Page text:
plax what's yr favorite husserl? I'm reading crisis of the european sciences right now but that's obv. a very late and not very representative work so I'm wonderin' what I should check out next.

INSUFFICIENT FUN (bernard snowy), Thursday, 17 June 2010 22:21 (5 years ago) Permalink

i read the cartesian meditations recently enough and its a pretty sweet intro.

plax (ico), Thursday, 17 June 2010 22:24 (5 years ago) Permalink

the Foucault lecture courses that have been coming out in english translation over the past few years are also great -- I find the lecture format really easy to follow (not that Foucault's other books are particularly offensive in this regard; just sayin'), and there's a lot of great stuff in there

― INSUFFICIENT FUN (bernard snowy), Thursday, June 17, 2010 5:48 PM (36 minutes ago) Bookmark Suggest Ban Permalink

YES--birth of biopolitics is GREAT i think, not to mention the clearest/'easiest' of any foucault book ive read too.

max, Thursday, 17 June 2010 22:26 (5 years ago) Permalink

really makes me want to read hegel and hausel to understand late heidegger to understand derrida (kinda thought socrates was supposed to be the key to derrida though)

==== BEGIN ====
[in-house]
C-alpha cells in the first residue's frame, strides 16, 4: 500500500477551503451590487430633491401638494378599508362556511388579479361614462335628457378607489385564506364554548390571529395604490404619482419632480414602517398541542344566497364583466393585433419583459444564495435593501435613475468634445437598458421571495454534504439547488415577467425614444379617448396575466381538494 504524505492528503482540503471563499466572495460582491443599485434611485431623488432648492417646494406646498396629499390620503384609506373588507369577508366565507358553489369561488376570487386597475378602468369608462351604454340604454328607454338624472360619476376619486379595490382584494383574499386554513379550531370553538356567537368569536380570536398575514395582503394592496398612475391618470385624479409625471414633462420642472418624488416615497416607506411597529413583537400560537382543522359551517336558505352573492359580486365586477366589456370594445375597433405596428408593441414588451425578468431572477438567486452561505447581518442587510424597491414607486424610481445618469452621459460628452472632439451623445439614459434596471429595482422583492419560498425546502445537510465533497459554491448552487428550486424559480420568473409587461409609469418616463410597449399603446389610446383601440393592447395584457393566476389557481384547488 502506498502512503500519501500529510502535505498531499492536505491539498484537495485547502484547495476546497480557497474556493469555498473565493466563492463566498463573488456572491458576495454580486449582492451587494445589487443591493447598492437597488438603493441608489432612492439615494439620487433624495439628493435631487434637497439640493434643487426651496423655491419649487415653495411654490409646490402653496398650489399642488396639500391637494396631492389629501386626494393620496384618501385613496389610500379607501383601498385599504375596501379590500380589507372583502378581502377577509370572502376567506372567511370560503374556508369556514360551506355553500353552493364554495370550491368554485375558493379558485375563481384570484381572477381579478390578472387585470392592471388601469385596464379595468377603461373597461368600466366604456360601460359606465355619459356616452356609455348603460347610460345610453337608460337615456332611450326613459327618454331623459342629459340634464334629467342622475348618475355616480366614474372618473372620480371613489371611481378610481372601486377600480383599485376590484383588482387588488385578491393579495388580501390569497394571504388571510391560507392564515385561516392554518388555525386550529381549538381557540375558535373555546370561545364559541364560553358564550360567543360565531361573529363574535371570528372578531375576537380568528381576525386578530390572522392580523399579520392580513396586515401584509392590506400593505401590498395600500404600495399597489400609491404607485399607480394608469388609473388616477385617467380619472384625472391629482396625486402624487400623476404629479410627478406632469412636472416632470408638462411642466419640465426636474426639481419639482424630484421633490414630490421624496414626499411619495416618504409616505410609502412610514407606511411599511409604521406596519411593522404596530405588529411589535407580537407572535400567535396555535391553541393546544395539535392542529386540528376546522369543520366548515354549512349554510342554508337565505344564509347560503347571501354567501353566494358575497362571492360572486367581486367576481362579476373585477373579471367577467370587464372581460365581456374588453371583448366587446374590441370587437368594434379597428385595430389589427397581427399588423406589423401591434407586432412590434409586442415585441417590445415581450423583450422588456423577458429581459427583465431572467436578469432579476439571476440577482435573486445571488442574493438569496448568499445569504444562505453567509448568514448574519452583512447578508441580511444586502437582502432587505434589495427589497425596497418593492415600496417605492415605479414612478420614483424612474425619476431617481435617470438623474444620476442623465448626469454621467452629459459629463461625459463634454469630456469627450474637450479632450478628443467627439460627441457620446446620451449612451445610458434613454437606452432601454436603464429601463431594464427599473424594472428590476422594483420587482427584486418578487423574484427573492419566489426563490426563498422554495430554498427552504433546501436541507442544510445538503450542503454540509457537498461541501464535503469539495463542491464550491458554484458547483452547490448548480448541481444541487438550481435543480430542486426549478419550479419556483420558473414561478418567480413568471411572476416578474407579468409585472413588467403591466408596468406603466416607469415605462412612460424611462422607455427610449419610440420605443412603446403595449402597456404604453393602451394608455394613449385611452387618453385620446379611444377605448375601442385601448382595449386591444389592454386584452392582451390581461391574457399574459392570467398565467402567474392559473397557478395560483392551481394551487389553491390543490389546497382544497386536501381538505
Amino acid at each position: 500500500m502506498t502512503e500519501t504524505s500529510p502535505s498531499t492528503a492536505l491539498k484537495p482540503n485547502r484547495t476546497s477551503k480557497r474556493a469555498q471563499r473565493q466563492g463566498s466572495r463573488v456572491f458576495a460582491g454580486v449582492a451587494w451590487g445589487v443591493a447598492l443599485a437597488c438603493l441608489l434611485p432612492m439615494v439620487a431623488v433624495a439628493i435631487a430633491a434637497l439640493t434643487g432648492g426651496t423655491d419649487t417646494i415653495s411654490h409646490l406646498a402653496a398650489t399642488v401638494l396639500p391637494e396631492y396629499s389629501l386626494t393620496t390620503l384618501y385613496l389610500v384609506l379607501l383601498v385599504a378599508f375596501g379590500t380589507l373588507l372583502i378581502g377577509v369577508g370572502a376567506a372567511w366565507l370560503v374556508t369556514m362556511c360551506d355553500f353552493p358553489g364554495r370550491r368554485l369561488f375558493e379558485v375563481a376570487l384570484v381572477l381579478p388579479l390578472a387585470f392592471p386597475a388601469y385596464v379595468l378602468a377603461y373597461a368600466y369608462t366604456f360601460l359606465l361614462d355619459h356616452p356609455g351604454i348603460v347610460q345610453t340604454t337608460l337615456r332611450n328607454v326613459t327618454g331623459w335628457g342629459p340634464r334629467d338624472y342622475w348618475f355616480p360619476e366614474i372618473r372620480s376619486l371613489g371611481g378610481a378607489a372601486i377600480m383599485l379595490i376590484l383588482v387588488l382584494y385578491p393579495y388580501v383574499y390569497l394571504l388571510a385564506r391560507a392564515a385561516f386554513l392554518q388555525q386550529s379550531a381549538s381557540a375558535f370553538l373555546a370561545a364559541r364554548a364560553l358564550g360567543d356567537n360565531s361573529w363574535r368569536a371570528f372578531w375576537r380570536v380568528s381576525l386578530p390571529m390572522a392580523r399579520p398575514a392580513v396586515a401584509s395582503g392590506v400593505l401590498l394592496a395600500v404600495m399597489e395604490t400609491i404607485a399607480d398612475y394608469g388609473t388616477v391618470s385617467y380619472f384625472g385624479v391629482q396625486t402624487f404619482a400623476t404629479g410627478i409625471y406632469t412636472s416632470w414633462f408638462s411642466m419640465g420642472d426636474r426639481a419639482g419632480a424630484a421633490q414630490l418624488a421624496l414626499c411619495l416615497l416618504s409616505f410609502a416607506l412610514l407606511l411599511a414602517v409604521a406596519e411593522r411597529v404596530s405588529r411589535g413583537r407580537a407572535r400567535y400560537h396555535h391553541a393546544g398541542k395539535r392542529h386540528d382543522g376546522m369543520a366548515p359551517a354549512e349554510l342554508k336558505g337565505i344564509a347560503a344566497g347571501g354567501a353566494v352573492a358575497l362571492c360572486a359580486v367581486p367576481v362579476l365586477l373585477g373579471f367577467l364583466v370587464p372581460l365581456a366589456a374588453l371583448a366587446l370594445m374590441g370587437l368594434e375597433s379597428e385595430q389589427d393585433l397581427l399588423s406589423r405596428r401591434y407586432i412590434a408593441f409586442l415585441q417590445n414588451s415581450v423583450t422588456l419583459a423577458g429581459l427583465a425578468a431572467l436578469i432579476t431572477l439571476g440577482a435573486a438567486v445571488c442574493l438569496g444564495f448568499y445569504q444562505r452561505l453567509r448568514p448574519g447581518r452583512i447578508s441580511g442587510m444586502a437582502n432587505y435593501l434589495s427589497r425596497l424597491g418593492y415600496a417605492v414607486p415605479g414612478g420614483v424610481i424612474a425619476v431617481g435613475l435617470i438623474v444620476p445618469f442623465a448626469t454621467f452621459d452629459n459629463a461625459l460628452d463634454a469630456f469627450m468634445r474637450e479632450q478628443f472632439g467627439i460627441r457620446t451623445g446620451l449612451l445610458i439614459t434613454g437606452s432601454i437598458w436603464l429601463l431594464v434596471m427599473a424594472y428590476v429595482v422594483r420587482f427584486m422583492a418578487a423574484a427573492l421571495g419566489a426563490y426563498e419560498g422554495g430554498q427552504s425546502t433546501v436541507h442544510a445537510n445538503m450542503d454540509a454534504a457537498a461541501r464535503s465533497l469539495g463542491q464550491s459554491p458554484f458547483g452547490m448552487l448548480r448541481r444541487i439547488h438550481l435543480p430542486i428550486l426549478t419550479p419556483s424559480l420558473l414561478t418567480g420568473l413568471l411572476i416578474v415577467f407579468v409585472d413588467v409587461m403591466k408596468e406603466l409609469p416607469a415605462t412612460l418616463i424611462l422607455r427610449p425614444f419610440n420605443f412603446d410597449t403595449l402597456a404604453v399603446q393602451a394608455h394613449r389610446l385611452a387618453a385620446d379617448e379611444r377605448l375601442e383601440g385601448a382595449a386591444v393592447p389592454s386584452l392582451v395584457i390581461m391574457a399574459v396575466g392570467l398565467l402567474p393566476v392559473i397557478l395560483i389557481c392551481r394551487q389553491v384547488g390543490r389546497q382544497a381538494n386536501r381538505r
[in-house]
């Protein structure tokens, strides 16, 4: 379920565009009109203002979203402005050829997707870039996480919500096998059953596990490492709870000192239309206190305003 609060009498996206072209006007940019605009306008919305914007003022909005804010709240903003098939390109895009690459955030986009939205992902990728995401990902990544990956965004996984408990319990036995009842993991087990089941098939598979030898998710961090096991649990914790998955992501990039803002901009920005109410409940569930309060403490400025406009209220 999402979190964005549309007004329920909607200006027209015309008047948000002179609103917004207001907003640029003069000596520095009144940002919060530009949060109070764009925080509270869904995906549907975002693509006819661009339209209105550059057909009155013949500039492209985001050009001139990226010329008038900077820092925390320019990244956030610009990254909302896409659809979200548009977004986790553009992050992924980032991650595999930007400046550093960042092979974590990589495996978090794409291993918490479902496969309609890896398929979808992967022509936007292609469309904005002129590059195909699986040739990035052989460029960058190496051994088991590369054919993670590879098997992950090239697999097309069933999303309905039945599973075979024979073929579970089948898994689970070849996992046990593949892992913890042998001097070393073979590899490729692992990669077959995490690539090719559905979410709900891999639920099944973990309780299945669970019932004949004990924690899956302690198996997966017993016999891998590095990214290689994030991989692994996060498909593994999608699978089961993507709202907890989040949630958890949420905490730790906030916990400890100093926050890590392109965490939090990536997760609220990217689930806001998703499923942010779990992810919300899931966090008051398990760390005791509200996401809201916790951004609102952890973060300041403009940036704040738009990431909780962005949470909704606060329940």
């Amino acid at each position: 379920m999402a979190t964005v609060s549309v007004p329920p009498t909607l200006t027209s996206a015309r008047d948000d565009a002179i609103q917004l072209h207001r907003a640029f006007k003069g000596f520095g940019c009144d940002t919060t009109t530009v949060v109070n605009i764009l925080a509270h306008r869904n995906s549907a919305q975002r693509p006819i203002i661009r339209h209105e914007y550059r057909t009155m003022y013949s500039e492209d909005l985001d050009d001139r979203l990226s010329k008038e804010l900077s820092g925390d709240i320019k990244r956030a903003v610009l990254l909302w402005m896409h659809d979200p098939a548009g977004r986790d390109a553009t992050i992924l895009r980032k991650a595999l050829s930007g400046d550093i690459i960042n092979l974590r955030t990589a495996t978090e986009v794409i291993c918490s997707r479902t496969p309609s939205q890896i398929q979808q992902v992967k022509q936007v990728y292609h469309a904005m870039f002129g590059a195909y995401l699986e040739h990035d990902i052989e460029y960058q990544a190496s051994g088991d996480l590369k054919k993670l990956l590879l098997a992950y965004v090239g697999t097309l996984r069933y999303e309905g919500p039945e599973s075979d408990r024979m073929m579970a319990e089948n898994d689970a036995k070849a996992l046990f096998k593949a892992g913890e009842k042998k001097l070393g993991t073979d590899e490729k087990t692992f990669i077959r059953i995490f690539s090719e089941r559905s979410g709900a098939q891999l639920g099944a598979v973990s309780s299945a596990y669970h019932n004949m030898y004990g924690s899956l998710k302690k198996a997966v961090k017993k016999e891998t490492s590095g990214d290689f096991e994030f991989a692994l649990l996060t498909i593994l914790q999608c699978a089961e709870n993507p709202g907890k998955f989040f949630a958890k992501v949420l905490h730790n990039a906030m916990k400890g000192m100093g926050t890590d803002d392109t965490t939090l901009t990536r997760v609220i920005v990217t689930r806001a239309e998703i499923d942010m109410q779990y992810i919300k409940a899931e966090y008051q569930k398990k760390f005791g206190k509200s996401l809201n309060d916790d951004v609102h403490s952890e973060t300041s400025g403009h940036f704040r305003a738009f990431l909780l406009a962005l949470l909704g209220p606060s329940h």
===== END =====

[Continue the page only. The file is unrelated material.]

― plax (ico), Thursday, June 17, 2010 6:03 PM (23 minutes ago) Bookmark Suggest Ban Permalink

i thought levinas was the key to derrida

max, Thursday, 17 June 2010 22:27 (5 years ago) Permalink

i dont even know who that is

plax (ico), Thursday, 17 June 2010 22:28 (5 years ago) Permalink

smdh

max, Thursday, 17 June 2010 22:29 (5 years ago) Permalink

i will never understand derrida

plax (ico), Thursday, 17 June 2010 22:29 (5 years ago) Permalink

fu omg

plax (ico), Thursday, 17 June 2010 22:29 (5 years ago) Permalink

lol jk

max, Thursday, 17 June 2010 22:30 (5 years ago) Permalink

lithuanian jew, student of husserl (and heidegger i believe?), key concepts 'the other' 'ethics as first philosophy' 'face-to-face' 'alterity'

derrida has two long essays about him--'violence and metaphysics' and a published (extended?) version of the eulogy he gave at levinas funeral

max, Thursday, 17 June 2010 22:34 (5 years ago) Permalink

the key to derrida fyi is smokin pot and reading poetry

max, Thursday, 17 June 2010 22:34 (5 years ago) Permalink